Man involved in car accident has sustained complex muscular skeletal injuries and brain injury

03 May 2019

R suffered multiple complex muscular skeletal injuries and a brain injury as a result of a car accident.

R was driving on his way to work when he was involved in a Road Traffic Accident involving 8 other vehicles. It was the result of negligent driving by one driver resulting in the pile up.

R’s last memory was of taking a previous junction onto the motorway and the next memory that he has is of waking in hospital. He had lost consciousness at the scene and having been cut from his vehicle, he was taken straight to hospital.

R sustained numerous orthopaedic injuries, including a complex pelvic fracture, pneumothorax and multiple rib injuries, fractured clavicle in 3 places, left hand fracture, ligament damage to his right knee as well as a head injury.

We were instructed by R and we contacted the insurers of the Defendant driver straight away to get an agreement under the rehabilitation code in relation to obtaining private rehabilitation for R to get treatment underway as soon as possible. The Defendant agreed and a case manager was instructed on a joint basis. The case manager went to visit R at home once he had been discharged from hospital to do an Initial Needs Assessment at which stage she agreed with the likelihood that R had sustained a brain injury and made recommendations for further investigations including Neuro-psychological assessments and MRI investigations. As a result, a number of treatments were put in place to assist his physical and cognitive recovery; including psychological treatment, speech and language therapy and adaptations.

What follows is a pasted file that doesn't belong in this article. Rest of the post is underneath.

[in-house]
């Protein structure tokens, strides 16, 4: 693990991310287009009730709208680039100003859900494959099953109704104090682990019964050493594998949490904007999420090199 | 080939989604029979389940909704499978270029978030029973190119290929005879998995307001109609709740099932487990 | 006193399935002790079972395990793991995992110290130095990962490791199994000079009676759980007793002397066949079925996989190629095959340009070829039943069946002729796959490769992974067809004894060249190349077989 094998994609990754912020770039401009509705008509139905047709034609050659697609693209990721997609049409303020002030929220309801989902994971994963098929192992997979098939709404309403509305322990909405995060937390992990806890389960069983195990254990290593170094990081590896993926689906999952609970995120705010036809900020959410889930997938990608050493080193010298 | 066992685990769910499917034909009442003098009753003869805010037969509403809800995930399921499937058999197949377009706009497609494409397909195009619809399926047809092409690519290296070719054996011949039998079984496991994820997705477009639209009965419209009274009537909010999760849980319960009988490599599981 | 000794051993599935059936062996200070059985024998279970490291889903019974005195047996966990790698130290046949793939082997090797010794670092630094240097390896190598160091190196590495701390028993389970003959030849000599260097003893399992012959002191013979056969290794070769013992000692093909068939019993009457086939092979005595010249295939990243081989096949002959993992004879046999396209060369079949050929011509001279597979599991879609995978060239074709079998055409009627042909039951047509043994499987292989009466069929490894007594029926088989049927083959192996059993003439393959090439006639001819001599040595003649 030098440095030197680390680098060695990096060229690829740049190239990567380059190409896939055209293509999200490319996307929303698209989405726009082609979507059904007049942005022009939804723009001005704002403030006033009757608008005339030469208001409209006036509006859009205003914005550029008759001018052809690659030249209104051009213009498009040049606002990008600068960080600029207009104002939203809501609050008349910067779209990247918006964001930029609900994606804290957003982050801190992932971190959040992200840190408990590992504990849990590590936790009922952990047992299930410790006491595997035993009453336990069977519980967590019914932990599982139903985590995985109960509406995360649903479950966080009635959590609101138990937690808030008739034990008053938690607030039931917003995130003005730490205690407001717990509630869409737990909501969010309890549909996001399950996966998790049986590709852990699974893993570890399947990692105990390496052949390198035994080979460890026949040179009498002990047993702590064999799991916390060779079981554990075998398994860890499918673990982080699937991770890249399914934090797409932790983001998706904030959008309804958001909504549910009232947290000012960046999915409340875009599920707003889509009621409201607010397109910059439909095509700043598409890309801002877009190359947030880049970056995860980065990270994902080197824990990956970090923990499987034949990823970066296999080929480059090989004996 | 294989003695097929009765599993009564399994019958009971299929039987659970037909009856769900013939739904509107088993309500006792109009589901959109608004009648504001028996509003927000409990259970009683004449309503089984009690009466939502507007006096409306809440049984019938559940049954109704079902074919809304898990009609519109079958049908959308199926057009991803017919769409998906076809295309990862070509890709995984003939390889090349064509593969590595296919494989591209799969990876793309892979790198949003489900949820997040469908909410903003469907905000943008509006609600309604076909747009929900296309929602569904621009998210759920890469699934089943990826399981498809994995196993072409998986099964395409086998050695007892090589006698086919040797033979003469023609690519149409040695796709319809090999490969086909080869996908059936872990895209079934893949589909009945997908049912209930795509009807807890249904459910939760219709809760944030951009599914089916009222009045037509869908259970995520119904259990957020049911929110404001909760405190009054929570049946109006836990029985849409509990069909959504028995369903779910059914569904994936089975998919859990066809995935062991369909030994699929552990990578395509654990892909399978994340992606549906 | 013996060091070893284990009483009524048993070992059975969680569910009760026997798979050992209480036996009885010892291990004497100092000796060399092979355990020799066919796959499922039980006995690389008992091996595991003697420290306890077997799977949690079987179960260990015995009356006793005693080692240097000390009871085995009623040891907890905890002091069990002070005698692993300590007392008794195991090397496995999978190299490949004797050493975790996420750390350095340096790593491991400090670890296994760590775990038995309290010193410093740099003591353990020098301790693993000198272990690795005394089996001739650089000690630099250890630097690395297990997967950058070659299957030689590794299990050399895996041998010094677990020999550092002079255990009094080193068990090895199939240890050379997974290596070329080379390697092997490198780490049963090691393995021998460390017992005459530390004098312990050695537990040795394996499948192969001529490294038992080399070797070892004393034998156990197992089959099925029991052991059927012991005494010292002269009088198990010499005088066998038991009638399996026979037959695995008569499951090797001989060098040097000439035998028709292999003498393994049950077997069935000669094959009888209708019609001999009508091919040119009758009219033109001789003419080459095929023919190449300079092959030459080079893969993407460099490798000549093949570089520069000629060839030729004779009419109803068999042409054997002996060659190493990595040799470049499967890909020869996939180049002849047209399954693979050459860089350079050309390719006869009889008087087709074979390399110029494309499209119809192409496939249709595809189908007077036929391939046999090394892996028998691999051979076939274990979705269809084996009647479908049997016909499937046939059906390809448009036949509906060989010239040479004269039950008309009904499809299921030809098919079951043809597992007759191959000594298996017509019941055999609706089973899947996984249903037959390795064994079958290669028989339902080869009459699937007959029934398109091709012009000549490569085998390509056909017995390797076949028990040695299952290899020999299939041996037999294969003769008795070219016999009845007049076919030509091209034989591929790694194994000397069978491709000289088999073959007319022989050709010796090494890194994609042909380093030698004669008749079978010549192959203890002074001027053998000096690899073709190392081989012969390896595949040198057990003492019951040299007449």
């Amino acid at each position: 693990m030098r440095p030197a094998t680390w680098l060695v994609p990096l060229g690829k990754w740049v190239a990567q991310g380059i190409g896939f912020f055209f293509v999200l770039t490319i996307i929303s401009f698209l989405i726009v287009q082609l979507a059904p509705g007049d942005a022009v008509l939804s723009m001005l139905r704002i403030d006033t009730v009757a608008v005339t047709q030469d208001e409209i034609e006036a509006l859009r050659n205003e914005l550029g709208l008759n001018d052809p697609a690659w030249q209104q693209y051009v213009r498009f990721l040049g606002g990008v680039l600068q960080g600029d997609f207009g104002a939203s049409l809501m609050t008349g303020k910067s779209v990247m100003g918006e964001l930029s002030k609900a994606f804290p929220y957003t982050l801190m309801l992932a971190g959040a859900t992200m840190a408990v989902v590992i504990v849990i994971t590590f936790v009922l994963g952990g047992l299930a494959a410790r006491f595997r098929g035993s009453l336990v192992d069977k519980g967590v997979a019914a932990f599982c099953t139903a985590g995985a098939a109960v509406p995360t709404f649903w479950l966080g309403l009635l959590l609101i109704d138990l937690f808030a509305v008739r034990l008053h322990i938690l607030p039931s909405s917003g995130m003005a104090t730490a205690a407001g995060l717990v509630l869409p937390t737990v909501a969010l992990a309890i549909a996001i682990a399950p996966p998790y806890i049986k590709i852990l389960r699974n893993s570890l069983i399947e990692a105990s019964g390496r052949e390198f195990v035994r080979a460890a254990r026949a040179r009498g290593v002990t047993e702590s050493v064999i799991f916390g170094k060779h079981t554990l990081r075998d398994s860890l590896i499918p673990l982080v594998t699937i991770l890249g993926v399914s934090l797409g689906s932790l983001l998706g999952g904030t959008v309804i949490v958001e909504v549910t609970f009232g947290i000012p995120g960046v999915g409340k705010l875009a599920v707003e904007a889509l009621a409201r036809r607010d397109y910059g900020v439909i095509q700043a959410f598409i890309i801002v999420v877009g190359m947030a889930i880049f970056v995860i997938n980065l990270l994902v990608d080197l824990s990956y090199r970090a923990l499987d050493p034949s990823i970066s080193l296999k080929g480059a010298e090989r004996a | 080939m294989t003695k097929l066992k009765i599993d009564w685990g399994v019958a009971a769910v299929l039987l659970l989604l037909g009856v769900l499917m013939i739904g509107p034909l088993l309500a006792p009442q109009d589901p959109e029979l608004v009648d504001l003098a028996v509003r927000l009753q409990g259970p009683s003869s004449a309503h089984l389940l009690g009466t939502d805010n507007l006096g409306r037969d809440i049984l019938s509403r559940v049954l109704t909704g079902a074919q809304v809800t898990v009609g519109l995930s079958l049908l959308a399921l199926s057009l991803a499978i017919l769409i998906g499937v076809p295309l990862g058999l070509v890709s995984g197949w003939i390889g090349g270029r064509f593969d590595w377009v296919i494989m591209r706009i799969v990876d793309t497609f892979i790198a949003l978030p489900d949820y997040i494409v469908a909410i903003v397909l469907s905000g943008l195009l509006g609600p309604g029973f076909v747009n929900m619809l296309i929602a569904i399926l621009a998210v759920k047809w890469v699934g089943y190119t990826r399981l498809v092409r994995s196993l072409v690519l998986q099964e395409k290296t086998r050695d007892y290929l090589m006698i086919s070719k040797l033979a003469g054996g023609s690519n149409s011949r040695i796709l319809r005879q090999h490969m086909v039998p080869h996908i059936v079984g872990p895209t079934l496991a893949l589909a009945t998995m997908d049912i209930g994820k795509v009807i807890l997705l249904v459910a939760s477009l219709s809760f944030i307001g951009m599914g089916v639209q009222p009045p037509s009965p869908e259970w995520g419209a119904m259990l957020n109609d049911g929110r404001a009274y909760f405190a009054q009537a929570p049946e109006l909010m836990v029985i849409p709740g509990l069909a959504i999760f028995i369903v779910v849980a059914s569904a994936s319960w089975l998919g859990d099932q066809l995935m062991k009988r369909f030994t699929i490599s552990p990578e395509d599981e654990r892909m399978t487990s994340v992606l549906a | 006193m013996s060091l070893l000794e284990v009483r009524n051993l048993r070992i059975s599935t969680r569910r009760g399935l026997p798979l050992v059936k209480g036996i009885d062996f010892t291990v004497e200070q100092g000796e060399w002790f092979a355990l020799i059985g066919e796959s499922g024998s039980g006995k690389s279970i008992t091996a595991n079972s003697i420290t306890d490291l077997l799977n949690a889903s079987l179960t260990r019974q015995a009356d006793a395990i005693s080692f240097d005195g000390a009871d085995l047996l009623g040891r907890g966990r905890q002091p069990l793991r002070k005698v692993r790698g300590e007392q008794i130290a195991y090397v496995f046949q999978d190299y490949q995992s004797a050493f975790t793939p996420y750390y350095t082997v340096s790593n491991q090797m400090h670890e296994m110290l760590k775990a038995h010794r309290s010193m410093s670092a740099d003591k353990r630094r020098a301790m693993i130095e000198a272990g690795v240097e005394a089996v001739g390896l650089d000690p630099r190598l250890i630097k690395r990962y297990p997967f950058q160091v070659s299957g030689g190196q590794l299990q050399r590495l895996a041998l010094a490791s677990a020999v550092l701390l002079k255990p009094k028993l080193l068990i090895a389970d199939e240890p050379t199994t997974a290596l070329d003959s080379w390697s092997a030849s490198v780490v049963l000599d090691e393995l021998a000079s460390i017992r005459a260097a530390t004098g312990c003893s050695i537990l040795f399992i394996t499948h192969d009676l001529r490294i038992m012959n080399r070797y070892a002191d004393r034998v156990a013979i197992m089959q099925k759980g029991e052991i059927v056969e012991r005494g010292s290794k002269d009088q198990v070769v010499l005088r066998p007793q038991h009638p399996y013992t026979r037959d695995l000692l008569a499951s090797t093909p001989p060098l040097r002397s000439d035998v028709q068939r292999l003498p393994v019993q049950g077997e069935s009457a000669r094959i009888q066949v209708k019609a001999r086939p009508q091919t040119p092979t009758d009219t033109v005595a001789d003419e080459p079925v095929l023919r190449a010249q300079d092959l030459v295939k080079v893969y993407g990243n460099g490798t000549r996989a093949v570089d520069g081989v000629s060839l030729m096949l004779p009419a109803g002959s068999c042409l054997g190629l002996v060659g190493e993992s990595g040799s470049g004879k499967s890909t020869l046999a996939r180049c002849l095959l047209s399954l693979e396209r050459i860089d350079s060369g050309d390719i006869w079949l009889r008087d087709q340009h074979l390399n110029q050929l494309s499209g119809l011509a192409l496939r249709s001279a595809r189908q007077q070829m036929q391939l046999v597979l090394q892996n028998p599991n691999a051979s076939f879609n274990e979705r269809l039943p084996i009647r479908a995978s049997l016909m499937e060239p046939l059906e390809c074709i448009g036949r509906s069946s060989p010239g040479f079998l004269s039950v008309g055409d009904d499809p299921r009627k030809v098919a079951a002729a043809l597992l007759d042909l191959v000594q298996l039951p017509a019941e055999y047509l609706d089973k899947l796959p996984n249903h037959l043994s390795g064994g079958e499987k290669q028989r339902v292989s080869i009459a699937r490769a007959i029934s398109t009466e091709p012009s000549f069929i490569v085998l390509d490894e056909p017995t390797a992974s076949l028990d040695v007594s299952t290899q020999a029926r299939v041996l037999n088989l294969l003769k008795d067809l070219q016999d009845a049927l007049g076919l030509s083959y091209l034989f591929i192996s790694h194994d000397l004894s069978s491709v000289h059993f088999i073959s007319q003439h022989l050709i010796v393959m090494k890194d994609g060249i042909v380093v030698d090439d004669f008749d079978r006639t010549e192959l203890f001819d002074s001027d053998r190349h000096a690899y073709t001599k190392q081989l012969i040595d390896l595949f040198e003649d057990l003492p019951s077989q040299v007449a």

One of the biggest concerns for R was his ability to return to work as soon as possible. Initially it was his physical limitations that meant that travel and sitting for long periods would be a struggle. His employers were on board to assist and provided him with an ergonomic assessment which identified the sort of adaptations and equipment he required at home. This was put in place to ensure that he was as comfortable and safe as possible when working both at home and in the office. They were willing to adopt a phased plan for his return to work, to allow him days off for appointments and to limit the amount of travel he required. They also re-allocated some of his clients to lessen his workload in the short-term His employer was also willing to liaise with his case manager to ensure that the right ongoing support was available and that there was cohesion between the treatment being given by the company doctor and the treatment being facilitated by the case manager.

In R’s own view, the actions taken by his employers did certainly assist. He has a high pressured job and career that he had worked hard for. He voiced his concerns and that he is certainly fearful of the future and what might happen to him if he does achieve a full recovery.

A brain injury and the implications of this mean that the road to recovery is long and for some individuals a full recovery is unobtainable and part of the process is learning to manage your deficits. R was lucky in that his employers have been supportive and understanding as being able to maintain and succeed in his role is a major concern for R. R like many clients feels that there is a lot of pressure to get back to your pre-accident levels and reports that the feelings of uncertainty, frustration and vulnerability are some of the hardest to overcome. There is also a lot of financial pressure to face over the possibility that you may lose your job as a result of an acquired brain injury, having an employer willing to accommodate his adjusting needs is a helpful step.

Although R still has a long-way to go in terms of his recovery he is now back to working his full-time hours. Although he is doing a lot of additional work in his own time to ensure that he is able to keep on top of everything. We are working with the case manager to ensure that R is honest about how he is managing and to ensure that the support is available to him should he feel is taking on too much too soon.

This case is ongoing and R’s symptoms are continuing to improve as he regains his ability to partake in his daily activities once more.

By Hannah Nelmes

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